19 April 2012, Baku, Azerbaijan - The success of efforts to shift over the longer term to a model of sustainable economic development taking place under the Rio+20 umbrella will require that the world first tackle its "most urgent" challenge -- ending hunger, FAO Director-General José Graziano da Silva said today.
"We cannot call development sustainable if we are leaving almost one in every seven people behind, victims of undernourishment," the FAO chief said at the start of the Organization's biennial regional conference for Europe, taking place this week in Baku, Azerbaijan.
"With the United Nations Rio+20 Conference on Sustainable Development two months away, we have the opportunity to explore the convergence between the agendas of food security and climate change, choosing the path of a more sustainable and inclusive development model," Graziano da Silva argued.
Specific areas requiring concerted action highlighted by the FAO Director-General included:
- Adopting more sustainable production approaches and technologies to produce more food with less impact
- Shifting to healthier diets to tackle the emerging problem of obesity and reduce pressure on natural resources essential to food production
- Cutting the 222 million tons of food thrown away or wasted in industrialized countries each year
- In areas affected by repeated food insecurity crises, such as the Horn of Africa, moving beyond disaster response to promote local development and long term resilience
- Creating anti-poverty programs that provide poor rural communities with food security safety nets as well as more economic opportunities, with a particular focus on women and youth.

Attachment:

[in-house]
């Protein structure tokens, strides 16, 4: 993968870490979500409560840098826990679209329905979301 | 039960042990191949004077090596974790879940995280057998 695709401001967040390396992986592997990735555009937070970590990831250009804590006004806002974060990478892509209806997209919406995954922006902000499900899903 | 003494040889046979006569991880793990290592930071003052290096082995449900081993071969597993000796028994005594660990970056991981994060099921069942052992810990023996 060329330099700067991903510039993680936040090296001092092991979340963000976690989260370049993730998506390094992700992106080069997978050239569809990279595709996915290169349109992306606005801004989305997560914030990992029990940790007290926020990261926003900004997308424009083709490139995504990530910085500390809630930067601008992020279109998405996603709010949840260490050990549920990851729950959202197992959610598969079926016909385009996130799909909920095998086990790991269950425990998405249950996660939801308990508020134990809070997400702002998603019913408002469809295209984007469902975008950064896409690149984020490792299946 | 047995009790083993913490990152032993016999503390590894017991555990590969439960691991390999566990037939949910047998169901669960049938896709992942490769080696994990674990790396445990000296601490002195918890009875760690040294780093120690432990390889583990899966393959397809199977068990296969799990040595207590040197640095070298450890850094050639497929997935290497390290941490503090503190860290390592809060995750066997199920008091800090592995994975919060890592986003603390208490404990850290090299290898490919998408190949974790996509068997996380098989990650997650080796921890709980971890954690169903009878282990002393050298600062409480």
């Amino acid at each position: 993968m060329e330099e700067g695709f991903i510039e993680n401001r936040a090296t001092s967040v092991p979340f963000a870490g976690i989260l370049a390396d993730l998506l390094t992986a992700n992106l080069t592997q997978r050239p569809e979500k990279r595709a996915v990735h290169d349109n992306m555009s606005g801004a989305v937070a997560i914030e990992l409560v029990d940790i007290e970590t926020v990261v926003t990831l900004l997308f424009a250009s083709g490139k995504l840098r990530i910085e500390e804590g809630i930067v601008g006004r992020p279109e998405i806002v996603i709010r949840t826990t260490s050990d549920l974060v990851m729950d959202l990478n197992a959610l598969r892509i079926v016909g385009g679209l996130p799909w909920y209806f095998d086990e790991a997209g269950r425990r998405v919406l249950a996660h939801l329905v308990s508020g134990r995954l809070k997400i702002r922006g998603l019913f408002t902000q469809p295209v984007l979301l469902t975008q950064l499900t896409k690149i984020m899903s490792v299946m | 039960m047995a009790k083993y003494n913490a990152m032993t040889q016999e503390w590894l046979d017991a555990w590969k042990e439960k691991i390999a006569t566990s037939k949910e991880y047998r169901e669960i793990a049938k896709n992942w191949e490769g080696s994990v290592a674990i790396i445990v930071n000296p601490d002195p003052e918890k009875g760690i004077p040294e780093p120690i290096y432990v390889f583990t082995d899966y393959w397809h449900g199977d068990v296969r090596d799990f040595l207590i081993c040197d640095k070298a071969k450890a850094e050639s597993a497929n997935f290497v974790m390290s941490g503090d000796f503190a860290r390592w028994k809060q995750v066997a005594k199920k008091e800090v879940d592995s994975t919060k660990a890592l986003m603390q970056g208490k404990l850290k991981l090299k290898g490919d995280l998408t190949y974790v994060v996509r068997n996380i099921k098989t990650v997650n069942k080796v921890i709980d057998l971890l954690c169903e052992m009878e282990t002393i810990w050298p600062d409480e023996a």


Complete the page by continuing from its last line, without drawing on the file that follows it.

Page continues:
A global dialogue
A core part of the Organization's governance structure, the regional conferences convene every two years to discuss policy and priority actions at the regional, subregional and country levels and contribute to shaping FAO's global work-agenda.
In an era of increasing austerity in public services, FAO is seeking to target its resources in ways that can make the greatest difference. To that end, it has revitalized the regional conference process in order to seek guidance from member governments and better respond to their needs.
Challenges for Europe
In his remarks, Graziano da Silva also discussed the food security and nutritional challenges facing Europe. He noted that although most European countries experience malnutrition rates under five percent, there are pockets of particular concern - such as the Caucasus and Central Asia, where undernourishment and poverty rates remain high. While FAO projects that this situation will improve over the coming decades, it also warns that a rise in obesity and diet-related illnesses will emerge as major problems.
And Graziano da Silva spoke about the development needs of the large number of small farms that resulted from the privatization process that began in 2000.. Small farmers in that region require specific support to overcome limits on farm production, which is some cases is 30 to 40 percent below potential, he said.